Although it is not completely essential for all applications, if increased conductivity of the electrode is desired, the inner surface of the magnesium support, i.e., the surface in contact with the carbon matrix, can be made conductive by plating thereon a stable conductor such as nickel, silver, gold, or the like. In the application of the conductive surface, care must be taken to see that the conductors are not deposited on the outer surface of the support. The conductive inner surface of the porous magnesium being in contact with the nickel oxide impregnating the carbon matrix provides good conductivity and, accordingly, low resistance between the two components. Increased conductivity can be achieved by compression of the carbon matrix between the magnesium or the like supports, or by bonding of the carbon matrix to the magnesium sheets by use of graphite or metallic containing binders. The latter techniques can be used in addition to or in lieu of the deposition of a conductive coating such as nickel, silver, or gold.
The porous magnesium sheet can be utilized in various forms. A preferred form is a sheet fabricated from magnesium powder having at least 50 percent porosity and pores in the range of 20 to 200 microns. Alternatively, the porous sheet can be fabricated from a perforated material PG,8 or expanded sheet metal. The ultimate objective is to provide an adequate combination of porosity and strength inasmuch as the magnesium sheet acts both as a support and separator. The support can be fabricated according to the ultimate end application in ribbed, corrugated, waffled, or the like configurations to provide maximum rigidity.
The carbon mat can be loaded with active NiO.OH using various techniques known in the art, either before or after being placed in contact with the support member, including vacuum impregnation or electrochemical deposition. A particularly advantageous electrode is obtained, however, by the novel method of electrophoretical deposition of the nickel hydroxide particles on and within the carbon matrix as will be fully developed hereinafter.
Having described the invention in general terms, preferred embodiments as presently contemplated will be described with reference to the drawing wherein like numerals describe like elements and wherein
FIG. 1 is a fragmentary cross-sectional view of an electrode in accordance with this invention;
FIG. 2 is a fragmentary cross-sectional view of a battery utilizing the electrodes of FIG. 1;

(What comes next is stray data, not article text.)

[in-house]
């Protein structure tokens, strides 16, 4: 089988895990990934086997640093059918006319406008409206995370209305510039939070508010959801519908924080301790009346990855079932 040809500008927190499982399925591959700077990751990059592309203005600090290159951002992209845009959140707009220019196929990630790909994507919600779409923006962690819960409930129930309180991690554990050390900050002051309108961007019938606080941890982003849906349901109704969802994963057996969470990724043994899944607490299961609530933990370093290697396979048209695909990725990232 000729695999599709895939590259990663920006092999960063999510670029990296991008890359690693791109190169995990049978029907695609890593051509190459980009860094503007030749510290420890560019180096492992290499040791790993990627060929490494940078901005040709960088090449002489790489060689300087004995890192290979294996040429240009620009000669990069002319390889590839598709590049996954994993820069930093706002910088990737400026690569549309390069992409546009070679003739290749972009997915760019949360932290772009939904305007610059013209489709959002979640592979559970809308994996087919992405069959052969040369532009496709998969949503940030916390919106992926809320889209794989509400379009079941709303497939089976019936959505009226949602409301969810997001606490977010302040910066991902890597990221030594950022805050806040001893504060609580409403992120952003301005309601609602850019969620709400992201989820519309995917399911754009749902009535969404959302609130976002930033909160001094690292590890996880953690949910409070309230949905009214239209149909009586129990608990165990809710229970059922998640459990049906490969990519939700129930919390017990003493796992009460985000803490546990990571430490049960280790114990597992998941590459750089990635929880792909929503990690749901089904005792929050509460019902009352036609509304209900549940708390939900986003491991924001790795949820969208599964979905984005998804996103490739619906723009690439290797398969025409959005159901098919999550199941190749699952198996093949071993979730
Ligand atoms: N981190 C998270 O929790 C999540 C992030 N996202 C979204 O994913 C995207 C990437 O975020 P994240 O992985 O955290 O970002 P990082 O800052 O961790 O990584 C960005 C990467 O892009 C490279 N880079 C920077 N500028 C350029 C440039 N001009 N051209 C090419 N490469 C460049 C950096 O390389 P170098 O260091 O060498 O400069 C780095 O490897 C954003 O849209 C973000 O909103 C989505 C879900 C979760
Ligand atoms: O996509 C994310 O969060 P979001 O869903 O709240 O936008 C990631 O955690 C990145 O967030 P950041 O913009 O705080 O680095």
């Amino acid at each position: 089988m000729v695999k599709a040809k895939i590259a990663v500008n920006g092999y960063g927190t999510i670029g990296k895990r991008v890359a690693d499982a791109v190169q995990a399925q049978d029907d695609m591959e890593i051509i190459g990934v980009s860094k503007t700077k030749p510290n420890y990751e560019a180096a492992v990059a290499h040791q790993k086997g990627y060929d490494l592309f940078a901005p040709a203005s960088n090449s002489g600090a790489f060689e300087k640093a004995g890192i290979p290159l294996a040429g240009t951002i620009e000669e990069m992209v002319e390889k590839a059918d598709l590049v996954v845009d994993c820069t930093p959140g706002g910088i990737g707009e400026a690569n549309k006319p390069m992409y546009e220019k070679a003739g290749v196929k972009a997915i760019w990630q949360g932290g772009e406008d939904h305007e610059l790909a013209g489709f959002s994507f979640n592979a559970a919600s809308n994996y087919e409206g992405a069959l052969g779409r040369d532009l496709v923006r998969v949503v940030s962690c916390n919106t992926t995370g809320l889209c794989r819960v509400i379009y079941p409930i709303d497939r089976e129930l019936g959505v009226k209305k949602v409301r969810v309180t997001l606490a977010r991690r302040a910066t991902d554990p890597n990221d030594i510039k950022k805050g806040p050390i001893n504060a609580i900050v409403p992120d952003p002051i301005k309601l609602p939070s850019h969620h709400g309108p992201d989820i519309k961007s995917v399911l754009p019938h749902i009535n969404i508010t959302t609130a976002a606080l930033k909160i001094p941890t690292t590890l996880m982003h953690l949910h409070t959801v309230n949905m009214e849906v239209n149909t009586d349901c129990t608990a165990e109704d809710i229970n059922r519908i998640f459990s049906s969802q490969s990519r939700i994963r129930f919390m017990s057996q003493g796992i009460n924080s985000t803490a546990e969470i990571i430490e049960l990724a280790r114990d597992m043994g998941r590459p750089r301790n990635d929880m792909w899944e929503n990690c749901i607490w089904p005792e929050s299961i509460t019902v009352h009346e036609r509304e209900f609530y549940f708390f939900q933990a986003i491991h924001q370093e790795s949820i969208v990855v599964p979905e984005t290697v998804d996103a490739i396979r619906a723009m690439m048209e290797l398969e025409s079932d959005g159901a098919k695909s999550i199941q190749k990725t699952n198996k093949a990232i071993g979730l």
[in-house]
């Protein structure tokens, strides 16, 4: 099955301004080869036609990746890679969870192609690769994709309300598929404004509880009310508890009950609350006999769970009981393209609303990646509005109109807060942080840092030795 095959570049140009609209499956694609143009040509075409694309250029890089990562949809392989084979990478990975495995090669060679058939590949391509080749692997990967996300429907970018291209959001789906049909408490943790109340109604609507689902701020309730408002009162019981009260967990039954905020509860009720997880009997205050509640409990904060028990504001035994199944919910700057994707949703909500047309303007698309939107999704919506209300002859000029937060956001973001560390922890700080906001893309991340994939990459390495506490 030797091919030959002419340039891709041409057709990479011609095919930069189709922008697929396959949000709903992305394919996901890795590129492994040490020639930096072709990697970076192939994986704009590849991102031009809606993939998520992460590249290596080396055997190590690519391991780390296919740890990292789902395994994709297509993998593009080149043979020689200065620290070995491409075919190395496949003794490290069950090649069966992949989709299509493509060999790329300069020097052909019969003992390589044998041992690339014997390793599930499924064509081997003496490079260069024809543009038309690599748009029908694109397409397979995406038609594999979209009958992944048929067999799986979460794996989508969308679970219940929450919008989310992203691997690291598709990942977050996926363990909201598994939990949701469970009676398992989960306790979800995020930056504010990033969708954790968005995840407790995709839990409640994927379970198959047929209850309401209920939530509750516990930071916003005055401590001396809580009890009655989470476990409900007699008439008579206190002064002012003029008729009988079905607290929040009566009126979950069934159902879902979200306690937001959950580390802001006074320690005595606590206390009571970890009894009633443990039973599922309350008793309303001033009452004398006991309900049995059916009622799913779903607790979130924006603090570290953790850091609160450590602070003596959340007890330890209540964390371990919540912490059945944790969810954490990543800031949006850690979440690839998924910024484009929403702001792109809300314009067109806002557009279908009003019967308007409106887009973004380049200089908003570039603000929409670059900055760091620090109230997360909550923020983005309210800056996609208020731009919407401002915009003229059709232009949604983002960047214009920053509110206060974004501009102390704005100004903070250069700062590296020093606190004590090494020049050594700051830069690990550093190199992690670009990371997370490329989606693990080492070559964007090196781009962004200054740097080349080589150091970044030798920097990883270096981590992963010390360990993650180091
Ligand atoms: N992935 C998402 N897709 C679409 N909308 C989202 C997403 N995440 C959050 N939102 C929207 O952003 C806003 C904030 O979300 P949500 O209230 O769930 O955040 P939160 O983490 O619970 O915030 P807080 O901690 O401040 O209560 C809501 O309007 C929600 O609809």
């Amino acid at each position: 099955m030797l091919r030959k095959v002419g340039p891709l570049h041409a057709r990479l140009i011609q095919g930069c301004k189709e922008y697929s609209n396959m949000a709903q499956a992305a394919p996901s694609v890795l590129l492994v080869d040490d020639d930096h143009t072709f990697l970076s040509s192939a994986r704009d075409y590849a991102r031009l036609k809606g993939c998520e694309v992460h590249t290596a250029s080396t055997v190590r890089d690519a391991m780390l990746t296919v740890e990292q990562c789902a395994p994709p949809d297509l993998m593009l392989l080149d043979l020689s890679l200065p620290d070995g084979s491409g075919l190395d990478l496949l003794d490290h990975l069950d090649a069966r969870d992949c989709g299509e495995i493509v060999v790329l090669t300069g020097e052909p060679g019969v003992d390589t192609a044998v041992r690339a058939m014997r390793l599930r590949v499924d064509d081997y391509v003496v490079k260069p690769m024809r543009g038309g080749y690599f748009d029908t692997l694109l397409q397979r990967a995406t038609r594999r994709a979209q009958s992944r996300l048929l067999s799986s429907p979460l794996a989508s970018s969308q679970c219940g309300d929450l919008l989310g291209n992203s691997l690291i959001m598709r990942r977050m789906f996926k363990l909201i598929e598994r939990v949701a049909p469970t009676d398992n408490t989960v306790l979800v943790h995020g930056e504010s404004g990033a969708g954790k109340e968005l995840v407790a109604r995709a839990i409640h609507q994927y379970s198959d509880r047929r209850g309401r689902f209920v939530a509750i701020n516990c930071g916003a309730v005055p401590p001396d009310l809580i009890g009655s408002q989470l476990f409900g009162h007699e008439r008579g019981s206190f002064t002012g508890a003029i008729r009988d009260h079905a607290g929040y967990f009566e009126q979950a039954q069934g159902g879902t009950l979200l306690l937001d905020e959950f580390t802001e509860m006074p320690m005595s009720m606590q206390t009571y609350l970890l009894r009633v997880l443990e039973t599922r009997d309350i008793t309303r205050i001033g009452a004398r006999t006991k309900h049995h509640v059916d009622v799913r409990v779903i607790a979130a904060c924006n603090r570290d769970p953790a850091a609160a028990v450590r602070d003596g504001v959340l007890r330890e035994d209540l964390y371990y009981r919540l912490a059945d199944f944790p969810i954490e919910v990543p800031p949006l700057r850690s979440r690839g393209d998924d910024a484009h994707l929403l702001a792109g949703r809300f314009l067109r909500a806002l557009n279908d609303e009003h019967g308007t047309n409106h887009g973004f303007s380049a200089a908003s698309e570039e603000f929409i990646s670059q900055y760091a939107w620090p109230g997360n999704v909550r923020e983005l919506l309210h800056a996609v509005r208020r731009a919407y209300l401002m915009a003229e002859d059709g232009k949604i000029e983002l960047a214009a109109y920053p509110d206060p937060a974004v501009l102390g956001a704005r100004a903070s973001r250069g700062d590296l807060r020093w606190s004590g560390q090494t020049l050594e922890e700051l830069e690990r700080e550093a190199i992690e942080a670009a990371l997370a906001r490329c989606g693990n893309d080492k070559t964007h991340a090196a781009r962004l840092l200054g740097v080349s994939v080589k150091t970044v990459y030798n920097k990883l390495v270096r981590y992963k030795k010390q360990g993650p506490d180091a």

FIGS. 3a, 3b, and 3c describe alternative designs of the ultimate electrode configuration for use in a battery; and
FIG. 4 is a fragmentary cross-sectional view of a battery utilizing electrodes made in accordance with this invention.
Referring to FIG. 1 of the drawing, the electrode 10 of this invention comprises two basic components. The first basic component comprises a porous carbon matrix 12 coated and/or impregnated with active nickel oxide. The second basic component comprises rigid support members 14 at each surface of the carbon matrix which includes a porous magnesium sheet 16 coated at the surface in contact with the carbon matrix with a conductive layer 18. In the illustrated embodiment, shown in exaggeration, the electrode will have a thickness ranging from about 0.025 to 0.550 inch, and preferably from about 0.05 to 0.450 inch depending upon the end application of the battery.
The electrode of the present invention can be assembled into a battery having a parallel plate configuration as shown in FIG. 2. In FIG. 2, the battery comprises a housing 20 of plastic material, preferably a thermoplastic such as Bakelite, and contains therein a plurality of electrodes 10 spaced by an electrolyte medium 22 from a counter-electrode 30 which, as shown, is a porous zinc sheet. However, this electrode can be cadmium or a hydrogen electrode as known in the art. Again as shown, electrode 30 is separated from a second electrode 10 by means of a polypropylene separator 34. However, it is possible to dispense with separator 34 for many applications where the magnesium support member has formed a non-conductive, or substantially non-conductive oxide film at its surface. The preferred electrolyte for use in the battery shown in FIG. 2 is an alkaline material such as potassium hydroxide, sodium hydroxide, or cesium hydroxide, rubidium hydroxide, or mixtures thereof. Additionally, it is possible to use other electrolyte materials which are compatible with the battery system.